‘Tis the holyday season which means that it is the season of giving, or so the saying goes. Last week I came across a meme on Facebook that had the picture of a bill, with the words “happy holydays” written on it to which the customer replied with “you mean merry Christmas.” Obviously, the customer did not care about the political correct words that the employee chose, but to me the surprising gesture was the tip that the customer provided. I have been debating as of late the idea of tipping for the service. While it is customary for a customer to tip, this has become the norm and I would go as far as to say that it has become an expectation.
According to the U.S Department of Labor Statistics the mean hourly wage for waiters and waitresses as of May 2015 was of $11.07 for tipped wages. This is not necessarily bad, but the way that waiters and waitresses are paid means that the customer is directly paying these wages on top of what was already paid for the food. There seems to be a notion that if the customer failed to tip accordingly, the food that the customer may receive could be cold or even spat on by the waitress. This notion made me arise at the following conclusion: why should I have to pay the wages of the employees when I’m there for food? Is this not the responsibility of the employer to pay his/her employees accordingly?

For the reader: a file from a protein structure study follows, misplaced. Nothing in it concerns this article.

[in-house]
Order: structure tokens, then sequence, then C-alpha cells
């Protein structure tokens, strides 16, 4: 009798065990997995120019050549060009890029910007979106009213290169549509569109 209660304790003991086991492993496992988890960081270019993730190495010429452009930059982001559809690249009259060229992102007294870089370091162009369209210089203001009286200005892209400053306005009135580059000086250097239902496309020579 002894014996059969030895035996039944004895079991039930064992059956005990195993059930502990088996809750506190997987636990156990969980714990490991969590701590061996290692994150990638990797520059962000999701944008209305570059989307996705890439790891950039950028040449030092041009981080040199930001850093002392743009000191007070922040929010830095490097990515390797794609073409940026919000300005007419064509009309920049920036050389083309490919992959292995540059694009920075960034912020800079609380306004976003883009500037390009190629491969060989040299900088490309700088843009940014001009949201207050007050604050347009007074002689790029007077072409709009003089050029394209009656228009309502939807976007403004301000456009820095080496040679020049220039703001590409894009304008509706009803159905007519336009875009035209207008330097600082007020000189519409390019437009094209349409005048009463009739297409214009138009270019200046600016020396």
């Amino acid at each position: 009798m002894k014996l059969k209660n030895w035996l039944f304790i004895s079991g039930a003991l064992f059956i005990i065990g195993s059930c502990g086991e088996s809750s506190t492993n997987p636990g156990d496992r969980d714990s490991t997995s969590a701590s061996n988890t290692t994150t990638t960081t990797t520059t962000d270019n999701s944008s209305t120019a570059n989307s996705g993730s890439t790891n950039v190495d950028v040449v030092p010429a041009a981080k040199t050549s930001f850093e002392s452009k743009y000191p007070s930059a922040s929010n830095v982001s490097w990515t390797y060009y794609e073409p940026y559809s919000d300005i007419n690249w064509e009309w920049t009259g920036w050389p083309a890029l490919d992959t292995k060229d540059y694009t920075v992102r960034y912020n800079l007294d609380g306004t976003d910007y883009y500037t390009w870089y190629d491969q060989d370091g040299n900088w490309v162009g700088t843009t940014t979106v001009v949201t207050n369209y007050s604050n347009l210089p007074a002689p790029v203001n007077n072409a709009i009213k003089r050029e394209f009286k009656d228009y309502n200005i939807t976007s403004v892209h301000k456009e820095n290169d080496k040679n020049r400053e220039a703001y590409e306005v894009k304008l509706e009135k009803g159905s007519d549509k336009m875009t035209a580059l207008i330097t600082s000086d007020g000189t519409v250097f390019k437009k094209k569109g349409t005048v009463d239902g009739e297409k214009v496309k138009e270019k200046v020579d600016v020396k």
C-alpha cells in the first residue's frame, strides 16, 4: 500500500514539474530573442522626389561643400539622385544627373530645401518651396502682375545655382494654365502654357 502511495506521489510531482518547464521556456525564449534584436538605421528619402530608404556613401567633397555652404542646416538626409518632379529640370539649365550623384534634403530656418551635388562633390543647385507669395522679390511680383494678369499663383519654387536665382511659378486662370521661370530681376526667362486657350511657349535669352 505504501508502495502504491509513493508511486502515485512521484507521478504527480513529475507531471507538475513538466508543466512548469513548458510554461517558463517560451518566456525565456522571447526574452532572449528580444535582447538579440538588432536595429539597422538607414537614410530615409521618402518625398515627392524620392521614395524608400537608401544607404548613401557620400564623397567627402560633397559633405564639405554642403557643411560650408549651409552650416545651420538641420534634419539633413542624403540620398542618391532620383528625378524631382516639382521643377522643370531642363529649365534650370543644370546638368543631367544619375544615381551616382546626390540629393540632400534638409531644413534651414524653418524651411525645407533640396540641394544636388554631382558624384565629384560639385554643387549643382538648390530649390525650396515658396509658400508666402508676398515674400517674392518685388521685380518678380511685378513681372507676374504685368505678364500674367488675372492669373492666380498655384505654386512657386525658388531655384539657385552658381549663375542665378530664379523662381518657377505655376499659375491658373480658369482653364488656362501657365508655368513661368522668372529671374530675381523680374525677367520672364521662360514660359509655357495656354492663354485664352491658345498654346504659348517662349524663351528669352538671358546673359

For example, when you buy plane tickets, you don’t pay the flight attendants extra money for their cervices nor do you offer them tips; or when the mail arrives at your door you don’t offer the UPS/Fedex/USPS employee any tips for their service, you just take your package sign and go on with your day. However, in the food industry the custom of tipping for good service has become an expectation. One now is expected to tip for minimal service. Far too often I’ve gone to restaurants in which the waiter takes the order and is never seen again until the food arrives, then the employee once more disappears and comes to bring the bill. This type of service is not worth tipping 10 or even 15 percent of the meal as the service did not grant such a high tip.
I think that customers and employees alike should fight for the people in these profession to receive the minimum wage as other professions do, and that the tips that the employees receive be taken out of the equation. It is a restaurant’s responsibility to pay its employees and provide good service to its customers so that the customer can come back and spend his/her capital at the establishment. Expecting the customer to tip is putting the burden of the salary of the employee directly onto the hands of the customer even more so than it should be. With this said, what do you think about tipping at restaurants?